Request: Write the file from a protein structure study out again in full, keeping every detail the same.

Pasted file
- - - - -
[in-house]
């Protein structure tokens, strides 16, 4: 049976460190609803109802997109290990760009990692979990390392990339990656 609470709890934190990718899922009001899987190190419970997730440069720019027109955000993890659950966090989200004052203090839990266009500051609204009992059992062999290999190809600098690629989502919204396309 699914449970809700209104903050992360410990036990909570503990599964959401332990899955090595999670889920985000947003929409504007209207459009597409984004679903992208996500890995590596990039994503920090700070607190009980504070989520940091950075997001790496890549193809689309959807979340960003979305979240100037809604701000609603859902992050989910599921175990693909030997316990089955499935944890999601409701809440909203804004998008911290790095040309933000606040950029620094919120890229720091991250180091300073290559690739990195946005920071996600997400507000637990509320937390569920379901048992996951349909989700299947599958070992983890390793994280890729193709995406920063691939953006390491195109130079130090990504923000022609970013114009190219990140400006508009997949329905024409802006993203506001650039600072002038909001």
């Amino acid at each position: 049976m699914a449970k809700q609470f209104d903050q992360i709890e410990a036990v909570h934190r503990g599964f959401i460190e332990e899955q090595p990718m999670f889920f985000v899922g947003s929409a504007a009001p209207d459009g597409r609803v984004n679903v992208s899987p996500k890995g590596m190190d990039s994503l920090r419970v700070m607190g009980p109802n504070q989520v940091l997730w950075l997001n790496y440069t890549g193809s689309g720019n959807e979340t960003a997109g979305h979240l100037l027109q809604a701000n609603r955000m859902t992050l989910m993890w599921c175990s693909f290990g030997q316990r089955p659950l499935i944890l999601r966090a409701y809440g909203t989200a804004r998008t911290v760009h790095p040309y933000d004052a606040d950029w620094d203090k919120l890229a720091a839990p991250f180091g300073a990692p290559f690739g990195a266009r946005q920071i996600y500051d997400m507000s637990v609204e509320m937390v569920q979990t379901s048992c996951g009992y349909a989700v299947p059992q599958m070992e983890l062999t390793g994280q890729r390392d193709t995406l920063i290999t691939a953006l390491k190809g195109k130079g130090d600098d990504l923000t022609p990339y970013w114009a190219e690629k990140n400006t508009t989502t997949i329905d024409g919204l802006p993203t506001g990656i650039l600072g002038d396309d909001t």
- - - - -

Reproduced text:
[in-house]
């Protein structure tokens, strides 16, 4: 049976460190609803109802997109290990760009990692979990390392990339990656 609470709890934190990718899922009001899987190190419970997730440069720019027109955000993890659950966090989200004052203090839990266009500051609204009992059992062999290999190809600098690629989502919204396309 699914449970809700209104903050992360410990036990909570503990599964959401332990899955090595999670889920985000947003929409504007209207459009597409984004679903992208996500890995590596990039994503920090700070607190009980504070989520940091950075997001790496890549193809689309959807979340960003979305979240100037809604701000609603859902992050989910599921175990693909030997316990089955499935944890999601409701809440909203804004998008911290790095040309933000606040950029620094919120890229720091991250180091300073290559690739990195946005920071996600997400507000637990509320937390569920379901048992996951349909989700299947599958070992983890390793994280890729193709995406920063691939953006390491195109130079130090990504923000022609970013114009190219990140400006508009997949329905024409802006993203506001650039600072002038909001």
């Amino acid at each position: 049976m699914a449970k809700q609470f209104d903050q992360i709890e410990a036990v909570h934190r503990g599964f959401i460190e332990e899955q090595p990718m999670f889920f985000v899922g947003s929409a504007a009001p209207d459009g597409r609803v984004n679903v992208s899987p996500k890995g590596m190190d990039s994503l920090r419970v700070m607190g009980p109802n504070q989520v940091l997730w950075l997001n790496y440069t890549g193809s689309g720019n959807e979340t960003a997109g979305h979240l100037l027109q809604a701000n609603r955000m859902t992050l989910m993890w599921c175990s693909f290990g030997q316990r089955p659950l499935i944890l999601r966090a409701y809440g909203t989200a804004r998008t911290v760009h790095p040309y933000d004052a606040d950029w620094d203090k919120l890229a720091a839990p991250f180091g300073a990692p290559f690739g990195a266009r946005q920071i996600y500051d997400m507000s637990v609204e509320m937390v569920q979990t379901s048992c996951g009992y349909a989700v299947p059992q599958m070992e983890l062999t390793g994280q890729r390392d193709t995406l920063i290999t691939a953006l390491k190809g195109k130079g130090d600098d990504l923000t022609p990339y970013w114009a190219e690629k990140n400006t508009t989502t997949i329905d024409g919204l802006p993203t506001g990656i650039l600072g002038d396309d909001t």